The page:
By Dr Pritesh Mistry. Pritesh draws upon his experience leading innovation initiatives in primary and secondary care co-developing solutions with clinicians, researchers, industry and patients at St Thomas’ Hospital and Royal College of GPs to provide insights on innovation in healthcare. Read weekly articles on his blog here.
Software is expected to play a larger part in healthcare in the near future, documents such as the NHS Long Term Plan outline healthcare’s drive to embrace digital. The expectation is that greater use of digital will cut costs of healthcare delivery and expand access while increasing the flexibility and convenience of how care is accessed. Is this naive and does well established consumer behaviour set unrealistic expectations?
Proliferation of apps
One of the highly anticipated use cases for digital (e.g. apps and software) in health is the direct delivery of evidence based interventions, this aspect of digital health has been coined digital therapeutics. Apps are already being developed to provide medical interventions in mental health, substance use disorder, sleep deprivation, and other clinical areas.
The 2009 “there’s an app for that” marketing campaign by Apple has become a reality. It’s been ten years since the start of the campaign and we see and engage with apps everywhere. With this comes a set of experiences that set our expectations, these expectations are now being carried over into healthcare.
The quality of the apps we have become accustomed to are hugely variable, some apps are shells that function badly and are incapable of meeting basic expectations, where as others are fantastic and do exactly what we need. Reviews and ratings help users comb through this but when there’s money to be made we find reviews start being gamed and trust in the reviews becomes an issue. This experience makes us uncertain and skeptical on apps quality and effectiveness. In the UK healthcare domain the NHS Apps Library has an assessment process intended to provide a higher level of reassurance and avoid these issues.
App Stores have also seen a race to the bottom for app pricing. Software is largely seen as a commodity e.g. there’s a cost to create an app but the cost to replicate it is marginal and essentially free. Public perception of software is it is cheap and low cost and so as a result the public are often less willing to pay the same price for software as for a physical equivalent. This resulted in alternative app business models such as:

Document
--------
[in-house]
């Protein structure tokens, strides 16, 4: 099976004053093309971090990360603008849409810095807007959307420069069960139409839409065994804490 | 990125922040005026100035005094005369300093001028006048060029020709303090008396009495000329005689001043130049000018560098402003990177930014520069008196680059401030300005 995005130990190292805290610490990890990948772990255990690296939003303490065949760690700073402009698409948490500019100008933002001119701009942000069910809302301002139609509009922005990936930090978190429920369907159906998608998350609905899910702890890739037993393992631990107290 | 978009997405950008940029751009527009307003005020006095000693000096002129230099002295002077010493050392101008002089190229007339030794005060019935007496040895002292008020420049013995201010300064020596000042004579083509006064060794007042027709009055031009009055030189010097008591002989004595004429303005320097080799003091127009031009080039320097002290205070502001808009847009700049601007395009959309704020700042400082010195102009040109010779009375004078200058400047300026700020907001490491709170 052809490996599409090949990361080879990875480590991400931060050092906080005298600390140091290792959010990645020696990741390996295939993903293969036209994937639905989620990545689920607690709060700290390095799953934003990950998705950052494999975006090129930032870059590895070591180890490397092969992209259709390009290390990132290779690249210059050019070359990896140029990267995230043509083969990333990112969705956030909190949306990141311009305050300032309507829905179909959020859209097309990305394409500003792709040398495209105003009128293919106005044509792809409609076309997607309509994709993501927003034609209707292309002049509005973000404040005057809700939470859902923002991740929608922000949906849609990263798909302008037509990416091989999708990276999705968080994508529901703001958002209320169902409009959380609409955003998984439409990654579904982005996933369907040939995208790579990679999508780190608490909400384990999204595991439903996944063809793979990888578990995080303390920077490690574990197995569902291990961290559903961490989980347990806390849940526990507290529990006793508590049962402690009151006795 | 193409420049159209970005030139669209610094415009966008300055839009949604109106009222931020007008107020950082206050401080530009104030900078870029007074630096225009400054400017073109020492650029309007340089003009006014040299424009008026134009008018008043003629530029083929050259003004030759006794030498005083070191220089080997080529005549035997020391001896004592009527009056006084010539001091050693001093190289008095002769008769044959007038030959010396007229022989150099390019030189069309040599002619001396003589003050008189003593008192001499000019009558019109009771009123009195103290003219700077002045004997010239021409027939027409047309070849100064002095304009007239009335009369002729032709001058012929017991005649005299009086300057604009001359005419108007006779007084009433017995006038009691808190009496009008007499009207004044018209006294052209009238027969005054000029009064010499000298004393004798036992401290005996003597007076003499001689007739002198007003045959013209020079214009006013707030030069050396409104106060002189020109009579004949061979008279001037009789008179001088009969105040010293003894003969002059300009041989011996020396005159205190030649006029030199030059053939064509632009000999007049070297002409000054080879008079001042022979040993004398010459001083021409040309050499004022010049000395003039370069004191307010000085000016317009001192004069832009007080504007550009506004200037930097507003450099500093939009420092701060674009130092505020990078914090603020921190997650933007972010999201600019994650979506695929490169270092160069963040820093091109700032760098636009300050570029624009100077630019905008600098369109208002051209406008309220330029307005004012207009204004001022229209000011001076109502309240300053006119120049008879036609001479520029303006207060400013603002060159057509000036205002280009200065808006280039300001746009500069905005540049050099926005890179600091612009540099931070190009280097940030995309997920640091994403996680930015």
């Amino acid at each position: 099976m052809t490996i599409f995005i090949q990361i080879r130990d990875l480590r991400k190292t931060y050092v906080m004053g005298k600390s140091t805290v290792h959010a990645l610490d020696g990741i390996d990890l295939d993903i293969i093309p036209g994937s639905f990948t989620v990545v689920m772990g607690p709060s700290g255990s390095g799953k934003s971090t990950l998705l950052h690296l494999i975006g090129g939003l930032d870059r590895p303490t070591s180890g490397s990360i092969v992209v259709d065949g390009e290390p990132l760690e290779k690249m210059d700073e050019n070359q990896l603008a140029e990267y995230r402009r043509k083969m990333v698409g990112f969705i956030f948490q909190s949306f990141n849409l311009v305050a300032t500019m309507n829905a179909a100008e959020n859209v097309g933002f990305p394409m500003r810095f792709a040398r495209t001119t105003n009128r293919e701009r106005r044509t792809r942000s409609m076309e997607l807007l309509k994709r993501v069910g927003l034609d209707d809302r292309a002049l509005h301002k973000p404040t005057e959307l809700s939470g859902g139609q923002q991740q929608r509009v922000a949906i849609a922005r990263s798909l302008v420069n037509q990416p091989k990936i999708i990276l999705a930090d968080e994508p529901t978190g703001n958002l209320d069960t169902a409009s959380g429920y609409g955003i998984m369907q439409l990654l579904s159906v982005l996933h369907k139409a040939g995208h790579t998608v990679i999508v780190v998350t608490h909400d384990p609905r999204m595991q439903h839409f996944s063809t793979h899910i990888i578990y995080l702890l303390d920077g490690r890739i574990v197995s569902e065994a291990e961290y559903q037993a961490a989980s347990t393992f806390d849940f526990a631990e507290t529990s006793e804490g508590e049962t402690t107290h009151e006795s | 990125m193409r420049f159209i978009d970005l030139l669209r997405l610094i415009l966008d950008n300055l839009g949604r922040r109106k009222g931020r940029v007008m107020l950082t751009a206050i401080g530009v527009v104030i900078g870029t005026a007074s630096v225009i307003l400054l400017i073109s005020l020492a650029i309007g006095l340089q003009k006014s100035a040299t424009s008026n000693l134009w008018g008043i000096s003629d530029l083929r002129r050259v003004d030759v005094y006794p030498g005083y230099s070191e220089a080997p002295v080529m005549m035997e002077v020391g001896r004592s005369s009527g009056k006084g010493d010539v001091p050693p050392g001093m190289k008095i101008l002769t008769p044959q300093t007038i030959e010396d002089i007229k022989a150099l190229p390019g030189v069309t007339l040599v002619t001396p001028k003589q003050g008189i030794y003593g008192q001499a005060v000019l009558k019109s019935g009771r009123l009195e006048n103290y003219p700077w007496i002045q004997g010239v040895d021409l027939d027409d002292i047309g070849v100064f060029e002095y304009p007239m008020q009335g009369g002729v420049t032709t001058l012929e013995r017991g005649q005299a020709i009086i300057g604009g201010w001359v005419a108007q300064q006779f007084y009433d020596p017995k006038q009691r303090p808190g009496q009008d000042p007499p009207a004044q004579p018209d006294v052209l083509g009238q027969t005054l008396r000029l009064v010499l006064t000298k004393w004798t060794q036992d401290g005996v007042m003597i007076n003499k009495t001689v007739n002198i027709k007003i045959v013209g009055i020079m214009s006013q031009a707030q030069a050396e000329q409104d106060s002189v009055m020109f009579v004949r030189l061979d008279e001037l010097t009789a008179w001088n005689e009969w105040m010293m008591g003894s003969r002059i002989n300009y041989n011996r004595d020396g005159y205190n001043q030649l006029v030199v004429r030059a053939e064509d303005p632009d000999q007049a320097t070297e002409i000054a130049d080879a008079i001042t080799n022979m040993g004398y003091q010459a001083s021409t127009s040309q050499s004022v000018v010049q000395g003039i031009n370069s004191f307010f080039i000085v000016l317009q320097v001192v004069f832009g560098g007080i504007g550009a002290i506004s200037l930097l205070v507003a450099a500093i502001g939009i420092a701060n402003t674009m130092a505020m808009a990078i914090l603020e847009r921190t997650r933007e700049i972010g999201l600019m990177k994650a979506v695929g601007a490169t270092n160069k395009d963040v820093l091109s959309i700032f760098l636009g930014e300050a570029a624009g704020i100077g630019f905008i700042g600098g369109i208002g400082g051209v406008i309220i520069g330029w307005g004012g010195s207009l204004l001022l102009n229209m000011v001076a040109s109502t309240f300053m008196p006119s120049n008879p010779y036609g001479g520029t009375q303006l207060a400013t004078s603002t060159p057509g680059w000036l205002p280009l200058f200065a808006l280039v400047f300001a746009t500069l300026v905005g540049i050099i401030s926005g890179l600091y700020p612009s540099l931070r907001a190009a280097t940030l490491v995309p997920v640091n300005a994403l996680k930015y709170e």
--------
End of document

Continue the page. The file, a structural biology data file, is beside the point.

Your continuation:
- Free to use monetised through selling user data and/or presenting adverts
- Freemium, where basic functionality is provided for free with in-app purchases to access premium features.
Our frequent engagement with App Stores sets our expectations on all apps. This creates an unrealistic set of expectations and is something we need to be mindful of as software interventions become more available in health. Such expectations have negative consequences and potentially holding back promising alternative treatment methodologies.
Perception versus reality
The perception and narrative of software as a low cost alternative medical intervention ignores the cost of developing an evidence based high quality reliable intervention.
Evidence generation through appropriate methodologies, regulatory approval, and quality assurance processes all take time and money. These are criteria we expect any medical interventions to adhere to and it’s no different for apps. However costs also need to be recuperated which will in turn increase the price of the app. This jars against our expectations and the rhetoric of software as a low cost alternative intervention methodology.
Differentiating between cost and value
Apps may not necessarily be cheaper intervention mechanism, we’ve had them on our phones for over ten years but in health it is a new paradigm and evidence generation methodologies are potentially less well established. Apps potentially provide an alternative to pharmaceutical drugs. However, many pharmaceutical drugs are generic, prescription costs per GP consultation are estimated as approximately £30 and 1 year’s treatment on antidepresents can cost as little as £13. This doesn’t compare favourably to digital therapeutics, and raises the questions: Will this incentivise companies to explore alternative funding models? Does the NHS Apps Library assessment process have strict enough restrictions to protect against misuse of potentially sensitive data or does it place too much onerous on the user?
Consumer access to software and apps have driven our expectations of them to be low cost commodities. For evidence based digital interventions to be accepted as an entirely new intervention mechanism needs a shift in expectations. Validated, quality assured software needs to be valued as a viable intervention mechanism and costed appropriately. Software as a cheaper intervention mechanism is a misconception that has the potential of holding back its implementation. With the narrative of digital providing a way to reduce healthcare spend and the reality being potentially quite different we risk simplifying the decision making to the one dimension of cost. However, there are benefits which are not found in medications such as no physical side effects, live measurement of efficacy for better informed intervention management, flexibility, convenience and no appointment scheduling restrictions.
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